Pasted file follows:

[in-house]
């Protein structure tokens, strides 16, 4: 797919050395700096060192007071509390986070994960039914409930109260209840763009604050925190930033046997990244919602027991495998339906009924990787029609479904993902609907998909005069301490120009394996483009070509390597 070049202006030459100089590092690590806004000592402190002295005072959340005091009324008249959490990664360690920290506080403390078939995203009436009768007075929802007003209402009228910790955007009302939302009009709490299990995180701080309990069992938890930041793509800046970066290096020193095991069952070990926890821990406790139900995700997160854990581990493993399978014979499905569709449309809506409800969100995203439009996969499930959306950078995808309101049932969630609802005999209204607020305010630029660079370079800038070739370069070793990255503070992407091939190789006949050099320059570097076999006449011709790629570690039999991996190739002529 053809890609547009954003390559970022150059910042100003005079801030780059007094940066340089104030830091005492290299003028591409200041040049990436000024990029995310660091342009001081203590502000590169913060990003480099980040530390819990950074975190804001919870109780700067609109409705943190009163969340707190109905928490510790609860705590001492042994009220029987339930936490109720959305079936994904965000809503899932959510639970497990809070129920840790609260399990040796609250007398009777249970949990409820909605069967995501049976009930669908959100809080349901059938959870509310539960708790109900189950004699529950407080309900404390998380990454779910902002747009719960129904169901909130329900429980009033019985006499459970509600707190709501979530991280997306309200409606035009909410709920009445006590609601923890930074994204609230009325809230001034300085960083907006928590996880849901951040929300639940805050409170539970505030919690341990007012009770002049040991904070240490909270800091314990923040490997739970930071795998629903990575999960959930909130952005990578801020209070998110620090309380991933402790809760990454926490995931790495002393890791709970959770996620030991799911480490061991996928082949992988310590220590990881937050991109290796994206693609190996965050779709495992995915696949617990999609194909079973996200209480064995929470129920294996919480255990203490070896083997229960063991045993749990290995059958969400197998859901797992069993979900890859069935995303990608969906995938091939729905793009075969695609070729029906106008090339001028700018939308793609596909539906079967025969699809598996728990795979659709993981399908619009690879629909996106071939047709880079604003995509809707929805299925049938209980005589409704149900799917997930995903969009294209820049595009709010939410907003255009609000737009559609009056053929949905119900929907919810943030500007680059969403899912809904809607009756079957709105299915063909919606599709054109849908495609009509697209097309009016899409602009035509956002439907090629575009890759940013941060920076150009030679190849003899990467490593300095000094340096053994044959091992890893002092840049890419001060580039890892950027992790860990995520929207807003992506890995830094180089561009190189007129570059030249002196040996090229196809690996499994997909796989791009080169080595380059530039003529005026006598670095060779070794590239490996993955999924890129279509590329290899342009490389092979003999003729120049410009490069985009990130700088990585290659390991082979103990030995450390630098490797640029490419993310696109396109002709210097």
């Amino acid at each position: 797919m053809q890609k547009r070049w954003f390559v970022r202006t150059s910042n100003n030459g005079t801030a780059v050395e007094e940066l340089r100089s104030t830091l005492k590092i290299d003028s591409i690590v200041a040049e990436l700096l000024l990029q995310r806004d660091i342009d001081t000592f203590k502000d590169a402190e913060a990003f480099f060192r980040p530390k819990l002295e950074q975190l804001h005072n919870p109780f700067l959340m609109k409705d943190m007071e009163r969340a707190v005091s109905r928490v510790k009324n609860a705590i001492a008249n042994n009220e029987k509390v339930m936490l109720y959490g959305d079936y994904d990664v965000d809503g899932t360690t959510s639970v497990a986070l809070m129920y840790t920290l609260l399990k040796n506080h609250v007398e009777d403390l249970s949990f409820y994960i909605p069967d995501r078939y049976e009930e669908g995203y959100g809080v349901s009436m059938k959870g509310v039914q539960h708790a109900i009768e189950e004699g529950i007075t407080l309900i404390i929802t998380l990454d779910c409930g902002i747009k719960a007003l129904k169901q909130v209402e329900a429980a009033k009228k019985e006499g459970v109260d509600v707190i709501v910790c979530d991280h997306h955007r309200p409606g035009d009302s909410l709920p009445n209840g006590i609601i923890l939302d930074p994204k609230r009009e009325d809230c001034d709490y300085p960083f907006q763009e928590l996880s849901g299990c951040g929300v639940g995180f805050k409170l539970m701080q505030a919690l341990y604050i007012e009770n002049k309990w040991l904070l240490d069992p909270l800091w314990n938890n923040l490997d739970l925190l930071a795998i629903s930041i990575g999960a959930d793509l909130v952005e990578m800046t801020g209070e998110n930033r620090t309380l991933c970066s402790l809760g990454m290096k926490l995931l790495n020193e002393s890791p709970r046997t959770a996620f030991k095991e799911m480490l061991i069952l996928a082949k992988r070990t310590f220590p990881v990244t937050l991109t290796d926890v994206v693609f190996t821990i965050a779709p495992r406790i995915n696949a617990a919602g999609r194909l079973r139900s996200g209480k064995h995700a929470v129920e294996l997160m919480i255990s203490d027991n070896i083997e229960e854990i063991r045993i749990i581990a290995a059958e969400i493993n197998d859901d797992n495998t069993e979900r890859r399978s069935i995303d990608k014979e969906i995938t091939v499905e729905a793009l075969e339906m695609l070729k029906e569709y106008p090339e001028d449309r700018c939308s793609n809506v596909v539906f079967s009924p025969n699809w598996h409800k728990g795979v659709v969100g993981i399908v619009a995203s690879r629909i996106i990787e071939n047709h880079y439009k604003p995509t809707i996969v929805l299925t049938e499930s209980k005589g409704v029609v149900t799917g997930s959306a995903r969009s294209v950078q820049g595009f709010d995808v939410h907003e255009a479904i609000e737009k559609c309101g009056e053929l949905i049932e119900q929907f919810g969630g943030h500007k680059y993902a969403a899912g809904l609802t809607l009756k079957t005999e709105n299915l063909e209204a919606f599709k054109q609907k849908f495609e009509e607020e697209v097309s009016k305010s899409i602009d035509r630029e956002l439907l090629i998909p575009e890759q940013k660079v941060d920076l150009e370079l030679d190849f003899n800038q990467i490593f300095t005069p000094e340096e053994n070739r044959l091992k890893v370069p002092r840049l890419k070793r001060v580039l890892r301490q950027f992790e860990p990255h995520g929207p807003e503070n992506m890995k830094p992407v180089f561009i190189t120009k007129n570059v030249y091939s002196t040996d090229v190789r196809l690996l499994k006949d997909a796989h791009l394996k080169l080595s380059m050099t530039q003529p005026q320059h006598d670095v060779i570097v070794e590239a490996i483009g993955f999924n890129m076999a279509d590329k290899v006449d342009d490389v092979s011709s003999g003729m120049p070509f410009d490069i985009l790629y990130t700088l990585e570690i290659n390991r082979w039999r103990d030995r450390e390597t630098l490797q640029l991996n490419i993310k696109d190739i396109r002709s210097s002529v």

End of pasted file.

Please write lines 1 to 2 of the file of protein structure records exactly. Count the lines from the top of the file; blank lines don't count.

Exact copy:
[in-house]
């Protein structure tokens, strides 16, 4: 797919050395700096060192007071509390986070994960039914409930109260209840763009604050925190930033046997990244919602027991495998339906009924990787029609479904993902609907998909005069301490120009394996483009070509390597 070049202006030459100089590092690590806004000592402190002295005072959340005091009324008249959490990664360690920290506080403390078939995203009436009768007075929802007003209402009228910790955007009302939302009009709490299990995180701080309990069992938890930041793509800046970066290096020193095991069952070990926890821990406790139900995700997160854990581990493993399978014979499905569709449309809506409800969100995203439009996969499930959306950078995808309101049932969630609802005999209204607020305010630029660079370079800038070739370069070793990255503070992407091939190789006949050099320059570097076999006449011709790629570690039999991996190739002529 053809890609547009954003390559970022150059910042100003005079801030780059007094940066340089104030830091005492290299003028591409200041040049990436000024990029995310660091342009001081203590502000590169913060990003480099980040530390819990950074975190804001919870109780700067609109409705943190009163969340707190109905928490510790609860705590001492042994009220029987339930936490109720959305079936994904965000809503899932959510639970497990809070129920840790609260399990040796609250007398009777249970949990409820909605069967995501049976009930669908959100809080349901059938959870509310539960708790109900189950004699529950407080309900404390998380990454779910902002747009719960129904169901909130329900429980009033019985006499459970509600707190709501979530991280997306309200409606035009909410709920009445006590609601923890930074994204609230009325809230001034300085960083907006928590996880849901951040929300639940805050409170539970505030919690341990007012009770002049040991904070240490909270800091314990923040490997739970930071795998629903990575999960959930909130952005990578801020209070998110620090309380991933402790809760990454926490995931790495002393890791709970959770996620030991799911480490061991996928082949992988310590220590990881937050991109290796994206693609190996965050779709495992995915696949617990999609194909079973996200209480064995929470129920294996919480255990203490070896083997229960063991045993749990290995059958969400197998859901797992069993979900890859069935995303990608969906995938091939729905793009075969695609070729029906106008090339001028700018939308793609596909539906079967025969699809598996728990795979659709993981399908619009690879629909996106071939047709880079604003995509809707929805299925049938209980005589409704149900799917997930995903969009294209820049595009709010939410907003255009609000737009559609009056053929949905119900929907919810943030500007680059969403899912809904809607009756079957709105299915063909919606599709054109849908495609009509697209097309009016899409602009035509956002439907090629575009890759940013941060920076150009030679190849003899990467490593300095000094340096053994044959091992890893002092840049890419001060580039890892950027992790860990995520929207807003992506890995830094180089561009190189007129570059030249002196040996090229196809690996499994997909796989791009080169080595380059530039003529005026006598670095060779070794590239490996993955999924890129279509590329290899342009490389092979003999003729120049410009490069985009990130700088990585290659390991082979103990030995450390630098490797640029490419993310696109396109002709210097």